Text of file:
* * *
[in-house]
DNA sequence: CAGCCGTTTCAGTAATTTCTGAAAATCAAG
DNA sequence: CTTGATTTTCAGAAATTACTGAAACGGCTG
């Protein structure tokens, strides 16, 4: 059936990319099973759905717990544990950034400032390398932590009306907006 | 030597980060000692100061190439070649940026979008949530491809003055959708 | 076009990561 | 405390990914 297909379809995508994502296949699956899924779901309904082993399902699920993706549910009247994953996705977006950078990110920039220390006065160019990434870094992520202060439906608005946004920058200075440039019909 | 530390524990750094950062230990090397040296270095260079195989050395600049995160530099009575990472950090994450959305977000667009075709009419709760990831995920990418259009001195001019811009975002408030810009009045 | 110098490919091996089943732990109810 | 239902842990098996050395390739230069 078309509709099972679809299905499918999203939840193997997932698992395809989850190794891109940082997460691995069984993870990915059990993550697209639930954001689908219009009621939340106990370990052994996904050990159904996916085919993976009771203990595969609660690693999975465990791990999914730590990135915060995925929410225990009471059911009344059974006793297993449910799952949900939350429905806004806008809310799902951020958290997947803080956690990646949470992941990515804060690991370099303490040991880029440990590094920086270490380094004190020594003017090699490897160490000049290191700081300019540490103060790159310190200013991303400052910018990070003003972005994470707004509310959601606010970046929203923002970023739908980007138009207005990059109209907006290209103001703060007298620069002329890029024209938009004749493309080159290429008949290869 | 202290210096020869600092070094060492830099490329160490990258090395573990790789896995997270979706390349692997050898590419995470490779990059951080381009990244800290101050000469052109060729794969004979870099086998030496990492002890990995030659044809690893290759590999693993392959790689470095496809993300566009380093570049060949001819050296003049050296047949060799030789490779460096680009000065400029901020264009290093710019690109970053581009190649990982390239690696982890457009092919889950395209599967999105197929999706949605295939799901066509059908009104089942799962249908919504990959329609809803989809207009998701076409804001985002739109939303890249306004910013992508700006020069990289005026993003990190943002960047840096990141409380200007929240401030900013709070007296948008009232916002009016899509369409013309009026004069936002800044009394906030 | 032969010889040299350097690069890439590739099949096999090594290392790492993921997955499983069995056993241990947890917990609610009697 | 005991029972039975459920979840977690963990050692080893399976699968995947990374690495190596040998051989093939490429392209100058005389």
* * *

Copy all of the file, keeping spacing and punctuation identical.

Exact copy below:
[in-house]
DNA sequence: CAGCCGTTTCAGTAATTTCTGAAAATCAAG
DNA sequence: CTTGATTTTCAGAAATTACTGAAACGGCTG
């Protein structure tokens, strides 16, 4: 059936990319099973759905717990544990950034400032390398932590009306907006 | 030597980060000692100061190439070649940026979008949530491809003055959708 | 076009990561 | 405390990914 297909379809995508994502296949699956899924779901309904082993399902699920993706549910009247994953996705977006950078990110920039220390006065160019990434870094992520202060439906608005946004920058200075440039019909 | 530390524990750094950062230990090397040296270095260079195989050395600049995160530099009575990472950090994450959305977000667009075709009419709760990831995920990418259009001195001019811009975002408030810009009045 | 110098490919091996089943732990109810 | 239902842990098996050395390739230069 078309509709099972679809299905499918999203939840193997997932698992395809989850190794891109940082997460691995069984993870990915059990993550697209639930954001689908219009009621939340106990370990052994996904050990159904996916085919993976009771203990595969609660690693999975465990791990999914730590990135915060995925929410225990009471059911009344059974006793297993449910799952949900939350429905806004806008809310799902951020958290997947803080956690990646949470992941990515804060690991370099303490040991880029440990590094920086270490380094004190020594003017090699490897160490000049290191700081300019540490103060790159310190200013991303400052910018990070003003972005994470707004509310959601606010970046929203923002970023739908980007138009207005990059109209907006290209103001703060007298620069002329890029024209938009004749493309080159290429008949290869 | 202290210096020869600092070094060492830099490329160490990258090395573990790789896995997270979706390349692997050898590419995470490779990059951080381009990244800290101050000469052109060729794969004979870099086998030496990492002890990995030659044809690893290759590999693993392959790689470095496809993300566009380093570049060949001819050296003049050296047949060799030789490779460096680009000065400029901020264009290093710019690109970053581009190649990982390239690696982890457009092919889950395209599967999105197929999706949605295939799901066509059908009104089942799962249908919504990959329609809803989809207009998701076409804001985002739109939303890249306004910013992508700006020069990289005026993003990190943002960047840096990141409380200007929240401030900013709070007296948008009232916002009016899509369409013309009026004069936002800044009394906030 | 032969010889040299350097690069890439590739099949096999090594290392790492993921997955499983069995056993241990947890917990609610009697 | 005991029972039975459920979840977690963990050692080893399976699968995947990374690495190596040998051989093939490429392209100058005389």